Pigeons, also known as rock doves, are a common sight in cities around the world.
That’s why one question often comes up, why do pigeons live in cities? The facilities in cities mostly attract pigeons. The abundance of food and the absence of natural predators around mainly draw pigeons to cities. Besides, the availability of hard solid surfaces to nest is another reason pigeons live in cities.
In this article, we’ll explore this topic expressly. If you’re intrigued by these birds and want to learn more about their origin in the cities, keep reading!
Why Do Pigeons Live In Cities? (In-depth Analysis)
Let’s explore the main factors responsible for pigeons living in cities in large numbers:
Pigeons are well-adapted to human populations. They have evolved to be able to thrive in areas with high human population densities. It’s because humans have found ways to set up dovecotes and breed pigeons in residential areas.
Cities provide an abundance of food for pigeons. Pigeons are opportunistic feeders and will eat a wide variety of food, including grains, seeds, fruits, and even discarded food from human waste.
So, pigeons in cities have access to more food than their rural counterparts, which allows them to reproduce more often and have higher population densities.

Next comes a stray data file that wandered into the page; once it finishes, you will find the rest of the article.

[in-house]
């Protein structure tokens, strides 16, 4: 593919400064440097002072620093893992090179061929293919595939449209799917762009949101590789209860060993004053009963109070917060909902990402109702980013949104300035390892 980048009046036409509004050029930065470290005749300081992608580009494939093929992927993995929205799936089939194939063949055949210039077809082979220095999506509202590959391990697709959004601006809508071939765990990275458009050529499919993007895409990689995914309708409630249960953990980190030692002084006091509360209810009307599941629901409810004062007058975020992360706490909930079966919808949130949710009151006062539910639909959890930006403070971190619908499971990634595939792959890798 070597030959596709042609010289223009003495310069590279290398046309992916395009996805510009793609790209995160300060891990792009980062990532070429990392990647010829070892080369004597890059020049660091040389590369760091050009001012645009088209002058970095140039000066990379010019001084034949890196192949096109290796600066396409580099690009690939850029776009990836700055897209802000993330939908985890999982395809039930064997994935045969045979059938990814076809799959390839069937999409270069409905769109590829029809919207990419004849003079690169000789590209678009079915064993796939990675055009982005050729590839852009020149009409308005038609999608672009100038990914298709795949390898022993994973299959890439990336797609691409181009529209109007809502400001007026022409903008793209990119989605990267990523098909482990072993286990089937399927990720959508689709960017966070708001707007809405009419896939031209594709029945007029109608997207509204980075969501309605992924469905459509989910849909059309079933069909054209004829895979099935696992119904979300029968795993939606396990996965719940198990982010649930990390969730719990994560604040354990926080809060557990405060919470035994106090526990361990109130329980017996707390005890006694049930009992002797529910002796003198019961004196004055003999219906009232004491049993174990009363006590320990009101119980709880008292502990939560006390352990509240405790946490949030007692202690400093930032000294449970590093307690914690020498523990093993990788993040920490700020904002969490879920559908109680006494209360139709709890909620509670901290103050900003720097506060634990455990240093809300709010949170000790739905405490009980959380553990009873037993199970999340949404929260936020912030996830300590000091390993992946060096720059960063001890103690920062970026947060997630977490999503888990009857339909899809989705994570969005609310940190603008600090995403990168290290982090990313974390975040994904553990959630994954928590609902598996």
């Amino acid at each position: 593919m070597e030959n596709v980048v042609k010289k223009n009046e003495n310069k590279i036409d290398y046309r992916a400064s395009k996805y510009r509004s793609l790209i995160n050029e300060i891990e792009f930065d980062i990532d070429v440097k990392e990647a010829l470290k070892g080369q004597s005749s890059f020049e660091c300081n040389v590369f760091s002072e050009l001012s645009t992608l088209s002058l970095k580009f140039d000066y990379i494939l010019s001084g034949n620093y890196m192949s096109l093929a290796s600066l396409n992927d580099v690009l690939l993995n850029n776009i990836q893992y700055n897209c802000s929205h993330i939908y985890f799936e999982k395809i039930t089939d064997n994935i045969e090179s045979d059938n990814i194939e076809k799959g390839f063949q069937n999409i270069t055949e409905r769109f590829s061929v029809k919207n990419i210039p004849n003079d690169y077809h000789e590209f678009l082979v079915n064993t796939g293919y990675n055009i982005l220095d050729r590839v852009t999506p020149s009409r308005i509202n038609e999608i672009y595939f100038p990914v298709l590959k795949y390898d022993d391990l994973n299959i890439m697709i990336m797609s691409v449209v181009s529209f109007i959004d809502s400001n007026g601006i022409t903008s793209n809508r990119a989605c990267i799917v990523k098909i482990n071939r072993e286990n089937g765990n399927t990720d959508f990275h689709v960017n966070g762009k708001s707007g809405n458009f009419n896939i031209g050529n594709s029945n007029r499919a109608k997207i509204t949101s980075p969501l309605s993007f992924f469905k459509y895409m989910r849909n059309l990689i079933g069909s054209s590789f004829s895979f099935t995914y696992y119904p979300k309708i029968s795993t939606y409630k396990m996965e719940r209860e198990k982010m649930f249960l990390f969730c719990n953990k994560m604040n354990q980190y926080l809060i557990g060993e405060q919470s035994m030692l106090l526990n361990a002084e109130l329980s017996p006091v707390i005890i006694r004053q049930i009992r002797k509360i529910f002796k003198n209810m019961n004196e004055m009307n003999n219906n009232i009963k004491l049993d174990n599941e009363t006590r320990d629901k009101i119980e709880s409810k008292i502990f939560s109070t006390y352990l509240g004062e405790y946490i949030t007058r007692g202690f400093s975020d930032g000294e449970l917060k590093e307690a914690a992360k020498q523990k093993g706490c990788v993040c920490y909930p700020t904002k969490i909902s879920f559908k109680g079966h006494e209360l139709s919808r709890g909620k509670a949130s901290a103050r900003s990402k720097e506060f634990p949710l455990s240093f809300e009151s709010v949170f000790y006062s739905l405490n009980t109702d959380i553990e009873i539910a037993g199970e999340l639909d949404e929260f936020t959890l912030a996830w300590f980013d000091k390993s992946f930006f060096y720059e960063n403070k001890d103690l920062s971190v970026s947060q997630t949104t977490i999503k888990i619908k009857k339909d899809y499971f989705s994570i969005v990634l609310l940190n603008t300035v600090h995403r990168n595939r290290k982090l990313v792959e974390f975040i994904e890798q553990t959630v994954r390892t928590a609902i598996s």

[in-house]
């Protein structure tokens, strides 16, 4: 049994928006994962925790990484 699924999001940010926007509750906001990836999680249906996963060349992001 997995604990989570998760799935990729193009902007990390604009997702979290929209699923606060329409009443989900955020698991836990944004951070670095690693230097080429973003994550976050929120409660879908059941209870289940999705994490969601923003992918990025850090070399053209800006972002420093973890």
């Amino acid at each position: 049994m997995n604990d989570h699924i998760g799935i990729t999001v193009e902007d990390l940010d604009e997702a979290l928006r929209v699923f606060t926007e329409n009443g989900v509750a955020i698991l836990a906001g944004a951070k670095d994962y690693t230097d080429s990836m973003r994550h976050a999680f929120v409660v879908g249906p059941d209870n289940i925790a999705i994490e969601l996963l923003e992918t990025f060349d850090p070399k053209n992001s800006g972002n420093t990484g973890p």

Pigeons can take advantage of human-made structures for nesting. Cities provide a variety of hard-surfaced structures like ledges, bridges, and buildings that pigeons can use for nesting (supported by a 2008 research published in the European Journal of Wildlife Research).
This vast availability of nesting sites is a key factor in the distribution of pigeons in urban areas.
Here’s a short video of how pigeons make nests in city structures.
Urban pigeons are less susceptible to predators. Pigeons in cities have less to fear from natural predators than those in rural areas.
Common raptors (such as the peregrine falcons and Cooper’s hawks) are the major natural predators that hunt down pigeons in the wild.
However, the usage of DDT insecticide in cities has caused the population of these natural predators to plummet. (It’s because their eggshells are highly susceptible to insecticide chemicals, according to a Stanford University research).
Thus, most natural predators of pigeons are absent in urban areas. This lack of predators in urban areas allowed pigeons to thrive in the cities. Besides, DDT is also very harmful to pigeons, have to say.
Cities can also provide a milder climate. Cities are often warmer than rural areas (according to EU Science Hub), which can make them more suitable for pigeons. Therefore, pigeons have a higher survival rate in cities than in rural landscapes.
Cities provide a higher level of safety from natural disasters. In rural areas, pigeons are at risk from natural disasters such as storms, floods and fires.
Cities, on the other hand, provide a higher level of protection from such hazards. That’s why pigeons gradually have taken quite a liking to living in urban areas.